UK Centre for Retail Research Calls for Ban on Use of “Meaty” Terms for Vegan Products – vegconomist

Joshua Bamfield, UK Manager Retail Research Centerhas called for vegan producers to be banned from using terms like “sausage” and “bacon” on their product packaging.

Bamfield, who claims he was a vegetarian for two decades, said terms like “vegetarian sausage” are used as a “sales tactic”.

“This is not an argument against people eating vegan food. But the idea that you can call a product whatever you want, regardless of what’s in it, goes against labeling laws,” he said. “You would think that Trading Standards would have understood this by now, as what it says on the tin is what should be inside.”

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Bamfield added that the UK “should follow what the French are doing”, referencing France’s proposed ban on using meat-like terms for plant-based products. However, the legislation, which was originally due to come into force last month, was discontinued in July after the French Conseil d’Etat raised serious concerns about its legality.

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The UK’s National Farmers Union has also called for labeling restrictions, albeit in more measured terms.

“We would like to see the labeling legislation revised to further protect traditional meat terms,” the union said. “All food products have specific ingredients and their own nutritional properties. This is why the use of the same term for products in different food categories should be avoided.”

Prevent confusion?

Numerous countries around the world have now seen attempts to ban producers of plant-based products from using certain words, with the meat industry often insisting that consumers are confused by the use of meat-like terms in vegan products.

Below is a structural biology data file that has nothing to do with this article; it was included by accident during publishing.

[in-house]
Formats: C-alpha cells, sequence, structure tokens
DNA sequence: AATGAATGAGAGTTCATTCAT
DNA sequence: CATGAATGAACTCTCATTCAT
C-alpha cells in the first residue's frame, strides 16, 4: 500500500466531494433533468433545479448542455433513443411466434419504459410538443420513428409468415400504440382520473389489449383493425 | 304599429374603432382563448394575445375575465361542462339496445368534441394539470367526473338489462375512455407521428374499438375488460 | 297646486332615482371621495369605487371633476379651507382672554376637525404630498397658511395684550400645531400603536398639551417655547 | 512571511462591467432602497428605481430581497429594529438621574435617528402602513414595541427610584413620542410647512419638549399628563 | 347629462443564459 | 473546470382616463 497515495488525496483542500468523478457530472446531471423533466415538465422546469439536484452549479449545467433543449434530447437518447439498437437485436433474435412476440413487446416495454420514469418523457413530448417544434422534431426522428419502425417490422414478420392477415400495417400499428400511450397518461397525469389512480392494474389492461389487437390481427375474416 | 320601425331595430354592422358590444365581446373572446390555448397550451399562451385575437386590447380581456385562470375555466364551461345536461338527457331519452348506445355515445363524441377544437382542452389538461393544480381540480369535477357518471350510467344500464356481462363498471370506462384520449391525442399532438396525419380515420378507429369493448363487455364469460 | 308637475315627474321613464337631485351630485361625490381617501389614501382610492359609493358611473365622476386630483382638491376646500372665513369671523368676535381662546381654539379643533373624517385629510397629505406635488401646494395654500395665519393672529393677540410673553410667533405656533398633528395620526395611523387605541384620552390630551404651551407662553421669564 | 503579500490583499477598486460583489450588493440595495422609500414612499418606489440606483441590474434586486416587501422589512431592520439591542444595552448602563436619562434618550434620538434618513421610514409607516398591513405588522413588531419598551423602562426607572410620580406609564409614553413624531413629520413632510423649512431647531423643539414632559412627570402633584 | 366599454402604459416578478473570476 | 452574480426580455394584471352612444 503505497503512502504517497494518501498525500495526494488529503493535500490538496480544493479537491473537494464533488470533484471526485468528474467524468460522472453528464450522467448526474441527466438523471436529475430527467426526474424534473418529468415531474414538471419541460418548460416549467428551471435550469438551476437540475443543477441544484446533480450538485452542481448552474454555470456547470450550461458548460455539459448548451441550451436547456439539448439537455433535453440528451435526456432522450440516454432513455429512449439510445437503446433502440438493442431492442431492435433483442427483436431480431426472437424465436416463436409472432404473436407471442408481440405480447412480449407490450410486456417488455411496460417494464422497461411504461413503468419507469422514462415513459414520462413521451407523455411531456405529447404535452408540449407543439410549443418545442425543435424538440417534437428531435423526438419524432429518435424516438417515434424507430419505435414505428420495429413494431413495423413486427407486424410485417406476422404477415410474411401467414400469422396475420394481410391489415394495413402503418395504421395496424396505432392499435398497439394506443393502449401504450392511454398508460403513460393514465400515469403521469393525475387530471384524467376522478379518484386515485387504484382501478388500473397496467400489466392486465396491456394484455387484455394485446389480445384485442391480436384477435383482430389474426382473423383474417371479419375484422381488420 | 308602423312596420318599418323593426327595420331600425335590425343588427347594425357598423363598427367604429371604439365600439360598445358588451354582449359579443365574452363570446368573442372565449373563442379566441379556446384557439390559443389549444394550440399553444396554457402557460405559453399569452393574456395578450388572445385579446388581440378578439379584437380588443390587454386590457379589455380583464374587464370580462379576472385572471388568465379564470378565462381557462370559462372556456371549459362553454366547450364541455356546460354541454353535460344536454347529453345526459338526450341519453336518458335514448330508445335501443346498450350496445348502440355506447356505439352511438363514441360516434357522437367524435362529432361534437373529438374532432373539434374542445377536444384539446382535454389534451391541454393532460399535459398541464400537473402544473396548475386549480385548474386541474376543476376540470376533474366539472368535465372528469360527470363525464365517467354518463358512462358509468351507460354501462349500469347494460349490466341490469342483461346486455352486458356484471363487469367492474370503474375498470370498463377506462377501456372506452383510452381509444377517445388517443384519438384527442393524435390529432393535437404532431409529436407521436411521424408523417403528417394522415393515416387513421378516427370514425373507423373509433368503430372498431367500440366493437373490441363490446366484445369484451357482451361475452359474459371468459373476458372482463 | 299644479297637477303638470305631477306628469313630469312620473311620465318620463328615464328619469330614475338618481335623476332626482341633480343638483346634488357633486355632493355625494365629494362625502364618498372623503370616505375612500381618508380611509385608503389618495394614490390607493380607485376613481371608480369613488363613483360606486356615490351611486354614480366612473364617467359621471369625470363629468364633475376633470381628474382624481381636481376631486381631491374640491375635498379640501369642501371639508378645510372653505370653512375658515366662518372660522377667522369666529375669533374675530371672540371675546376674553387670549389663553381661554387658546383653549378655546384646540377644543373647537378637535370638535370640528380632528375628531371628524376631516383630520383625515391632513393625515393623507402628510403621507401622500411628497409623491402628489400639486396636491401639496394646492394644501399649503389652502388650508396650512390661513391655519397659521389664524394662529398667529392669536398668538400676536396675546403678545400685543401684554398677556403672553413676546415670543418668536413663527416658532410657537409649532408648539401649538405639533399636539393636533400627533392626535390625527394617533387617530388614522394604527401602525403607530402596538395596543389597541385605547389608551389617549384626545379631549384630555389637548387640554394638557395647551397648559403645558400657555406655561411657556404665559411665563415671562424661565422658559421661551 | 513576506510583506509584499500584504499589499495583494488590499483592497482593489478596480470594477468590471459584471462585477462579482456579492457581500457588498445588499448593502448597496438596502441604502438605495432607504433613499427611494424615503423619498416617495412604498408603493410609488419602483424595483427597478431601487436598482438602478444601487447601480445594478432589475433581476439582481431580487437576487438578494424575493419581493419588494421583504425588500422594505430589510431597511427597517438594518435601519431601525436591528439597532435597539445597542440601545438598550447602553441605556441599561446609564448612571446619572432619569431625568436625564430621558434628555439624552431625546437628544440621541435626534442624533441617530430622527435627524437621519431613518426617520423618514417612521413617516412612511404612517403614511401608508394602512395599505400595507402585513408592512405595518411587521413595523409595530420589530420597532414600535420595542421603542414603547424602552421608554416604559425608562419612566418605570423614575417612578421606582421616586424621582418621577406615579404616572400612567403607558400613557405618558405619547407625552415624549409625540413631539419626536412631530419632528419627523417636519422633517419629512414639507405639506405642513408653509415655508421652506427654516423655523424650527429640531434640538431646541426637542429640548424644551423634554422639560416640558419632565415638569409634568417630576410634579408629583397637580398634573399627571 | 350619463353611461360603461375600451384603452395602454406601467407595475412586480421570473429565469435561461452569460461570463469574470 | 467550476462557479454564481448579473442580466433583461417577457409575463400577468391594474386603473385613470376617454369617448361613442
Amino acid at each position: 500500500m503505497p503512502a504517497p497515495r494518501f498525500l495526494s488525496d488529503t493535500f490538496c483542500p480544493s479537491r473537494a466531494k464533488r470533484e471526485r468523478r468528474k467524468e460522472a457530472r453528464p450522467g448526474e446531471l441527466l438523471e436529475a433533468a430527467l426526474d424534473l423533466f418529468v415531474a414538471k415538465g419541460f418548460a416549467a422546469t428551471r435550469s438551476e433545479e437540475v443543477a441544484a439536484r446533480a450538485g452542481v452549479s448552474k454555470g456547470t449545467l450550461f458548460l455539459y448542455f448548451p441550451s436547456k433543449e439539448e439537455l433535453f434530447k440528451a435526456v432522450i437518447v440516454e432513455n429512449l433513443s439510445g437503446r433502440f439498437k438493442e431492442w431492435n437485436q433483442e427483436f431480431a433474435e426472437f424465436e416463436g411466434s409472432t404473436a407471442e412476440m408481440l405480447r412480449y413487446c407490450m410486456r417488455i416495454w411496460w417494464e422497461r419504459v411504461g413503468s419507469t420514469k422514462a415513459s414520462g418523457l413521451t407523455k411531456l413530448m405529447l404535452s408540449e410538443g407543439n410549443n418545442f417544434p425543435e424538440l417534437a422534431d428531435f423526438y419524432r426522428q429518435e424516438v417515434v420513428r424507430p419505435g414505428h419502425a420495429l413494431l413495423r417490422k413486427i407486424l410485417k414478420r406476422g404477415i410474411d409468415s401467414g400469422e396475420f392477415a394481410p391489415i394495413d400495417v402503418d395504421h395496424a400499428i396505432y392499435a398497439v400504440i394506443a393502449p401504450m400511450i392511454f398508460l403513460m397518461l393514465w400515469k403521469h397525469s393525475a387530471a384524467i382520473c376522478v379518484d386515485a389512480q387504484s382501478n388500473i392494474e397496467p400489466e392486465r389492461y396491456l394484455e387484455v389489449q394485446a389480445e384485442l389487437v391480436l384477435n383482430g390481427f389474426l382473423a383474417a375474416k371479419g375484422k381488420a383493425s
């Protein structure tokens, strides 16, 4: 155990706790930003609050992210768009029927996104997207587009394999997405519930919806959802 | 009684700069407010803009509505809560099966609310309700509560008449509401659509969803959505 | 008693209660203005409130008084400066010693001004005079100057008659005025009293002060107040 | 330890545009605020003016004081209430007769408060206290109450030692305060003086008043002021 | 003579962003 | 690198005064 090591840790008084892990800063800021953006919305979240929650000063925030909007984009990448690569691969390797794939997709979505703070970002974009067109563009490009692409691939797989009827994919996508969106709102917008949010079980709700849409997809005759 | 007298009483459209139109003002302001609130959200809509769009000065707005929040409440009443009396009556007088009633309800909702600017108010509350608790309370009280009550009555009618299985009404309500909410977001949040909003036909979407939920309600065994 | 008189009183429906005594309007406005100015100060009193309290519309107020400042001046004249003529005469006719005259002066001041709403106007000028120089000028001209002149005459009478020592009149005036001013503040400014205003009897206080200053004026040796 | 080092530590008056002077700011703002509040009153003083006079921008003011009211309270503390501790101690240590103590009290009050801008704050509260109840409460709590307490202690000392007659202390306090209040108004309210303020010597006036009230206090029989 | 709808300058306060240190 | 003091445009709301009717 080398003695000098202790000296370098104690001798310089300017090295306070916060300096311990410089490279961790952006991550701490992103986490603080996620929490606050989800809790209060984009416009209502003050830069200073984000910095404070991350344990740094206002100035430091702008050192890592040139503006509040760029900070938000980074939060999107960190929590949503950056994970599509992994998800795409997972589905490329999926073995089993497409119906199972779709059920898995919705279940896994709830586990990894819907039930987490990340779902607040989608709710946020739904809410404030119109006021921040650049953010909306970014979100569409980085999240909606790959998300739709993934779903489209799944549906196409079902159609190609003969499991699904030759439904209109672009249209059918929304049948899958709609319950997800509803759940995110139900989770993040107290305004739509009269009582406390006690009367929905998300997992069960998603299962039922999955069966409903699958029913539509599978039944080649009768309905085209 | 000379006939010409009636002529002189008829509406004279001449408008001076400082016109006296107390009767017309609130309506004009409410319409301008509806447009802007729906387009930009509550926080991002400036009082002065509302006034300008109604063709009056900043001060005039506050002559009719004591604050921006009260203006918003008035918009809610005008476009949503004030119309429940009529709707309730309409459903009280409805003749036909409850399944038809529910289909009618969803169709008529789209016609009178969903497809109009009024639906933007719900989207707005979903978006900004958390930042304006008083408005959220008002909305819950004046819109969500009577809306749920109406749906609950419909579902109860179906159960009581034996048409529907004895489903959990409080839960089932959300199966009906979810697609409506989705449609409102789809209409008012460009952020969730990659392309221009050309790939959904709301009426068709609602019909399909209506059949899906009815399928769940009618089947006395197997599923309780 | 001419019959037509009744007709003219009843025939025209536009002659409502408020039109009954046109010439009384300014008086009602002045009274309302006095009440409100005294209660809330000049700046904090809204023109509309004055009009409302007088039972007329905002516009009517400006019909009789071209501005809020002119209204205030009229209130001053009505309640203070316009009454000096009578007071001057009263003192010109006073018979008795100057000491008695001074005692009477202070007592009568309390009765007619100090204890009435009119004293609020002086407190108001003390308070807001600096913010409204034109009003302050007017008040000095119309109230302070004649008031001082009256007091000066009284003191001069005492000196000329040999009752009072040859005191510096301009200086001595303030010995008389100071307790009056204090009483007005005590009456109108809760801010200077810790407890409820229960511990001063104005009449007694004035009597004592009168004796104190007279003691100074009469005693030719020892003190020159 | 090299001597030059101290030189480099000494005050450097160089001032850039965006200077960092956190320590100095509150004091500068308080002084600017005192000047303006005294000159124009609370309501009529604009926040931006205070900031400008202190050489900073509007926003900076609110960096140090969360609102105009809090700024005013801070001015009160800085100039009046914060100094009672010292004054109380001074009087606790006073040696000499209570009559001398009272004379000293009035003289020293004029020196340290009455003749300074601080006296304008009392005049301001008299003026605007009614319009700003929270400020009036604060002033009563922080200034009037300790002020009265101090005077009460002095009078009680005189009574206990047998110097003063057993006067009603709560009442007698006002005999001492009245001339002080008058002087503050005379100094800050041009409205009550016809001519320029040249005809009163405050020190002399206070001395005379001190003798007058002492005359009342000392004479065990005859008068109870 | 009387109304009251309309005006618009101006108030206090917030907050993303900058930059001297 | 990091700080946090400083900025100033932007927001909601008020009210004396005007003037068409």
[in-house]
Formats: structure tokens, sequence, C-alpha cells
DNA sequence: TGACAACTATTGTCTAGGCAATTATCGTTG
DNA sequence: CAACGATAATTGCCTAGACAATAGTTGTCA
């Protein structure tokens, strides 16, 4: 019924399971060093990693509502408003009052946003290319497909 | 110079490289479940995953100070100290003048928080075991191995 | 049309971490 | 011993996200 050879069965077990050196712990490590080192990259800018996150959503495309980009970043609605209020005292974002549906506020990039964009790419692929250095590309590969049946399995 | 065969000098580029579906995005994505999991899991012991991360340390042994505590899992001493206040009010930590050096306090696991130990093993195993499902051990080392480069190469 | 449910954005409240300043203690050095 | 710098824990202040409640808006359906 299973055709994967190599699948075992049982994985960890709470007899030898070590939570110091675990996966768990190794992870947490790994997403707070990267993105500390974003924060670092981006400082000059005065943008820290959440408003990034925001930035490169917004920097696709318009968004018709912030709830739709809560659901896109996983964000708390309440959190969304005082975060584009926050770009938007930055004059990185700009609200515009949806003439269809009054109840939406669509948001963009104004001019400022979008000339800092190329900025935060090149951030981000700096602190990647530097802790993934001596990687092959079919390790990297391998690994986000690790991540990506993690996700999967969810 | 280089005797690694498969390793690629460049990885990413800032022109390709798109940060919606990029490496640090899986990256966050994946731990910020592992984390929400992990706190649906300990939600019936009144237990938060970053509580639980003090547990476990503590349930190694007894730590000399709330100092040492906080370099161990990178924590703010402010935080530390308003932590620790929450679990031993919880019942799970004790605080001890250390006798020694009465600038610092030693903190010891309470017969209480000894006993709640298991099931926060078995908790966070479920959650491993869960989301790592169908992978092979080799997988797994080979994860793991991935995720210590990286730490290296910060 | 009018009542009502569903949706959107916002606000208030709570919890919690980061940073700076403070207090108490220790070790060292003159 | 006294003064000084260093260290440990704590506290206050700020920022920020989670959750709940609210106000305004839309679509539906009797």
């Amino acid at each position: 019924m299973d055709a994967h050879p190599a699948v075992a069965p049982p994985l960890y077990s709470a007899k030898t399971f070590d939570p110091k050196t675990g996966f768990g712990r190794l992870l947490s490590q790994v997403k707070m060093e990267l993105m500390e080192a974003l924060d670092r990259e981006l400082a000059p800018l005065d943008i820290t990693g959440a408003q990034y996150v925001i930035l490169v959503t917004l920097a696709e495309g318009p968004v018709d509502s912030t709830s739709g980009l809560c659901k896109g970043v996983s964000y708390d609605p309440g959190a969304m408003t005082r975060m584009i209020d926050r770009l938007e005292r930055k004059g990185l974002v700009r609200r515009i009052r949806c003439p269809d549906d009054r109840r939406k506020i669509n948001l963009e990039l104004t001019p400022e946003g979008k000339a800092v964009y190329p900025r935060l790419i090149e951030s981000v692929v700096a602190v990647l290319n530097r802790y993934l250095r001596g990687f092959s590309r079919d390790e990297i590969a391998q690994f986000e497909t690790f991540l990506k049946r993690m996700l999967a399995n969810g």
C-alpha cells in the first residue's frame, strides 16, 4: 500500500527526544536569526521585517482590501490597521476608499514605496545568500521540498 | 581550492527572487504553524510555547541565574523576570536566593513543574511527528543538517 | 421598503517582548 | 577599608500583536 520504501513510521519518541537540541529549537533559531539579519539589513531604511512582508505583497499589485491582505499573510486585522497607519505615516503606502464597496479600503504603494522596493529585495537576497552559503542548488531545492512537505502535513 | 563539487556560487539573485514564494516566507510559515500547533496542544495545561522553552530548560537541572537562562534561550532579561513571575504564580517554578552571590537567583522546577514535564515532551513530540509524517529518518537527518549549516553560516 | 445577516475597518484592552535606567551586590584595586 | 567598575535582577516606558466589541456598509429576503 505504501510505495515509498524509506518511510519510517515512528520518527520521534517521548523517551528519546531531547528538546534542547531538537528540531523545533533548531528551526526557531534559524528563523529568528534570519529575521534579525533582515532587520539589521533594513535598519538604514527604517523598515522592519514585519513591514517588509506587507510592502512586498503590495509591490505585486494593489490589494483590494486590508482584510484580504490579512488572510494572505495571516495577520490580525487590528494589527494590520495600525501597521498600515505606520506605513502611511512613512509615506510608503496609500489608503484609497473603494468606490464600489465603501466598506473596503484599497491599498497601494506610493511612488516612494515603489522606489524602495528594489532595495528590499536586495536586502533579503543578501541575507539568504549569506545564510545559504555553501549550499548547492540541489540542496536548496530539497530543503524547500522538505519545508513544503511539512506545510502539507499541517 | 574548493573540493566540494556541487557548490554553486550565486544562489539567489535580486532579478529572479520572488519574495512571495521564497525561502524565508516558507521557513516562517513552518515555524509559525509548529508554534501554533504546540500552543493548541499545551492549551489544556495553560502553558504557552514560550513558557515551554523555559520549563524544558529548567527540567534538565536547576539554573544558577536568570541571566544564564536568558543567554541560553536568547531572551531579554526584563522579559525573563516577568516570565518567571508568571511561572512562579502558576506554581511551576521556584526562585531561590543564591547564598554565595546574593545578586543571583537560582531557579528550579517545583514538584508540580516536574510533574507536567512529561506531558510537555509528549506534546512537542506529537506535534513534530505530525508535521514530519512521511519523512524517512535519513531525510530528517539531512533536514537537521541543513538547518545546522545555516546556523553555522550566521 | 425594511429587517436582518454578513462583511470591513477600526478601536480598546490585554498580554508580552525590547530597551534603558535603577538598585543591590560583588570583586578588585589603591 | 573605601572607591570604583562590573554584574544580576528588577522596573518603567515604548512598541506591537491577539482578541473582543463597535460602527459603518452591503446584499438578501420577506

However, several studies have shown this is not the case, including one from Australia earlier this year that found that 96% of consumers had I have never mistakenly bought a plant-based product. Of the 4% who had done so, two-thirds admitted that they had not read the label correctly. In fact, 41% of consumers had experienced the opposite type of confusion, purchasing a product they thought was plant-based only to discover it contained animal ingredients.

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© ProVeg

Additionally, efforts to restrict the marketing of plant-based products have largely failed around the world. The EU rejected a proposed ban on meat-like termsas well as a amendment that would have placed severe restrictions on alternative dairy products. Earlier this year, the South African Food Safety Agency attempted confiscate plant products using “meaty” terms on its packaging, but was stopped by the Johannesburg High Court.

It could be argued that banning terms like “vegetarian sausage” may actually create more confusion, leaving consumers unsure of what the product is and how it is intended to be used. Many, including the UK Vegan Society, see the increased lobbying as a sign that the meat industry feels threatened.

“As consumers move further and further away from eating animals, the demand for vegan products is growing,” said a spokesperson for the charity. “There is no denying that those who work in the meat and animal farming industries feel threatened by this and are desperately trying to restrict the marketing of vegan products.”

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